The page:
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(Bitter) Sweet 16: Car Insurance for Teenagers

My 16-year-old daughter, Maddi, and I have been spending a lot of time driving after she received her learner’s permit three months ago. I figured this was probably a good time to meet with my Erie Insurance Agent to discuss the inevitable rising insurance rates once I add her to my policy. I also hoped this would motivate her to get those summer job applications submitted since she’ll be chipping in for the car insurance. (As an aside, since when did teens become so picky about where they work?)

Meeting with the insurance agent

We met with Erie Insurance Agent Bob Murray of Murray Insurance. As a standard practice in the agency, they try to meet with all their new young drivers to reinforce safety messages and have a “Young Driver Talk.” As preachy as that may sound, it wasn’t at all. Think about it: Does your young son or daughter listen to you? I mean really listen to you. Or do you just get the head nod and eye roll after sentence number three about why you can’t text when you drive?

That was the great thing about this short visit: Bob was the “expert,” and he talked about things in a way that made her really listen. And not only that, but he pulled out newspaper clippings from some local accidents – some very severe – and discussed their implications.

“If I can prevent just one accident from happening by having these talks, then it’s worth it,” Bob said.

While we were there, he handed out a flyer with some information about young drivers that touched on driving factors such as time of day, seat belts, weather, speeding, distractions and number of passengers.

The number of passengers a teen driver adds to the vehicle increases the chance of a fatality. I work for an insurance company, so I know a lot of the risk factors identified for teen drivers; however, I was shocked at how Maddi answered the questions and how it was even higher than what I thought. Bob had her fill out a worksheet which asked what percentage of fatalities occurs when you add one young passenger to a vehicle driven by a 16- or 17-year-old. She wrote 5 percent. Nope, it was 44 percent.*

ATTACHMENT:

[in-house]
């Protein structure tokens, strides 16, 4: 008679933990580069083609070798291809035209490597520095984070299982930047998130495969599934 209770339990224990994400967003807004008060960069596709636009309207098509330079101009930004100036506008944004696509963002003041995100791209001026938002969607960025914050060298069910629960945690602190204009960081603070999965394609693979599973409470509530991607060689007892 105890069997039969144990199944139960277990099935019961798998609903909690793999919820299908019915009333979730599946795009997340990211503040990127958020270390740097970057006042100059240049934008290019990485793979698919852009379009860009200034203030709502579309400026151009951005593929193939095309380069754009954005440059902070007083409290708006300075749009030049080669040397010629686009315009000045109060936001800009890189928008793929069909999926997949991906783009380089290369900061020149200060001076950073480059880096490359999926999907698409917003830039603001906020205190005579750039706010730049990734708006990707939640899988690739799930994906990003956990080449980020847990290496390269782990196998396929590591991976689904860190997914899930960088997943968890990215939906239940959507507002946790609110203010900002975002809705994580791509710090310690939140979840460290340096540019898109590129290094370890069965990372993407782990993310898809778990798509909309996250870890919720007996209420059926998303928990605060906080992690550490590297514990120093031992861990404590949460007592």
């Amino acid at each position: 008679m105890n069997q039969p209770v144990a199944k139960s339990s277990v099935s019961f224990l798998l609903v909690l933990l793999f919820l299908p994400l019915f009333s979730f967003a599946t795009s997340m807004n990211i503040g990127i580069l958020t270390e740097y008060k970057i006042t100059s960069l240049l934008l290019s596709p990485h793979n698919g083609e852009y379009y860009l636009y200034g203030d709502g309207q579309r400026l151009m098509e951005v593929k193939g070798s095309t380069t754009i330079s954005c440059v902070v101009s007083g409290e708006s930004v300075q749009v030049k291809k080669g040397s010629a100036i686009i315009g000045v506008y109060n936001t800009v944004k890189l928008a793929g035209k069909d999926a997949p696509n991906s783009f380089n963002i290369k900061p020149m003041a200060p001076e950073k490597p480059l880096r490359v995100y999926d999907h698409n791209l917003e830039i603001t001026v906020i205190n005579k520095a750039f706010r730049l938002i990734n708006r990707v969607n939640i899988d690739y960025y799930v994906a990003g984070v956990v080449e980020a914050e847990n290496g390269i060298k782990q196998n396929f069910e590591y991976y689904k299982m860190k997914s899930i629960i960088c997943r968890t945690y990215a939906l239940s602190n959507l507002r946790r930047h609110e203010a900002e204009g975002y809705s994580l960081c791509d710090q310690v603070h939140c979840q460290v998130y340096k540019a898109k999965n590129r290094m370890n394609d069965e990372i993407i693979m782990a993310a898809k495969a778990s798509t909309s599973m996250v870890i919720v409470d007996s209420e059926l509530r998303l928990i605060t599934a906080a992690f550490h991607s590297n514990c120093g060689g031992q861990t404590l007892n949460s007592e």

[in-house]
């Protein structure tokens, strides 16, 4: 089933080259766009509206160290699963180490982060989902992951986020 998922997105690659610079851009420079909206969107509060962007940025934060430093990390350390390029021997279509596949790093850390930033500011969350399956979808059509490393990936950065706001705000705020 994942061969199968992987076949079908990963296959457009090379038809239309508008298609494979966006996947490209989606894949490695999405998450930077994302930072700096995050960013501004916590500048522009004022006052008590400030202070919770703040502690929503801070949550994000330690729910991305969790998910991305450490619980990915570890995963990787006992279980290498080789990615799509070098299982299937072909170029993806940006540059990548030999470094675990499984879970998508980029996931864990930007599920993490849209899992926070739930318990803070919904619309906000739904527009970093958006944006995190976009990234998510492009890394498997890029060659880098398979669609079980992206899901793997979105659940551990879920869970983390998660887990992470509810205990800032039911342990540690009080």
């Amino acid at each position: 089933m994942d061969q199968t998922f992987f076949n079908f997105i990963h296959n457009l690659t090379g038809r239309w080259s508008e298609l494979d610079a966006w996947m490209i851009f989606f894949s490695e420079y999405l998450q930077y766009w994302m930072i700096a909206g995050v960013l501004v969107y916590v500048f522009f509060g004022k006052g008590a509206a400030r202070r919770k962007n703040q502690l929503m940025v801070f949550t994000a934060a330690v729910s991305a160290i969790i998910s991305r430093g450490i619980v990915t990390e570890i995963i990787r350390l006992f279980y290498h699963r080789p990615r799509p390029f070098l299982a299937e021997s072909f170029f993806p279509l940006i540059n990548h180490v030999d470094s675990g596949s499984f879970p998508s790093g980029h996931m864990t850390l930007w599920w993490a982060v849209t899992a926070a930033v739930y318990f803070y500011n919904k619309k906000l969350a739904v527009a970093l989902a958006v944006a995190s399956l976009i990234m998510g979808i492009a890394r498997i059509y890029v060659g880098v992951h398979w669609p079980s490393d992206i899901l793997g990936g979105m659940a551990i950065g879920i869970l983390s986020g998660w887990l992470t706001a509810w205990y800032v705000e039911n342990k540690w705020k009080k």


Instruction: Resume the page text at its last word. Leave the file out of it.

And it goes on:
When asked about adding two young passengers to the vehicle, Maddi answered 10 percent. In reality, it was 88 percent! And adding three or more passengers? Brace yourself…it was a whopping 176 percent higher. YIKES!

And that’s the point. Most kids don’t know the facts, or more commonly, don’t ever think it’ll happen to them. Educating kids is key. When you mix inexperience with driver attitude, distractions and/or the extra passengers, it can be a deadly disaster.

The reason behind the rate

Bob gave a rough estimate of how much my insurance will increase once she gets her license. I wasn’t surprised at all because I know that the number of accidents for young drivers is three times higher* than drivers age 20 and older. So it stands to reason that car insurance for teenagers typically costs more than it does for more seasoned drivers.

It was good that Maddi could hear the rates and the reasoning. It was also a great opportunity for my daughter to hear that a good driving record can go a long way toward possibly saving you money down the road.

As she drove us home, I thought again about how scary it is out there on the road for new drivers. As a mom, letting my daughter out for the first few times alone in the car is probably one of the most terrifying things I’ll ever have to do. I can only hope that some of those words of wisdom resonate with her and that she makes good driving decisions. 

*Statistics from the Insurance Institute for Highway Safety

ERIEĀ® insurance products and services are provided by one or more of the following insurers: Erie Insurance Exchange, Erie Insurance Company, Erie Insurance Property & Casualty Company, Flagship City Insurance Company and Erie Family Life Insurance Company (home offices: Erie, Pennsylvania) or Erie Insurance Company of New York (home office: Rochester, New York).  The companies within the Erie Insurance Group are not licensed to operate in all states. Refer to the company licensure and states of operation information.

The insurance products and rates, if applicable, described in this blog are in effect as of July 2022 and may be changed at any time. 

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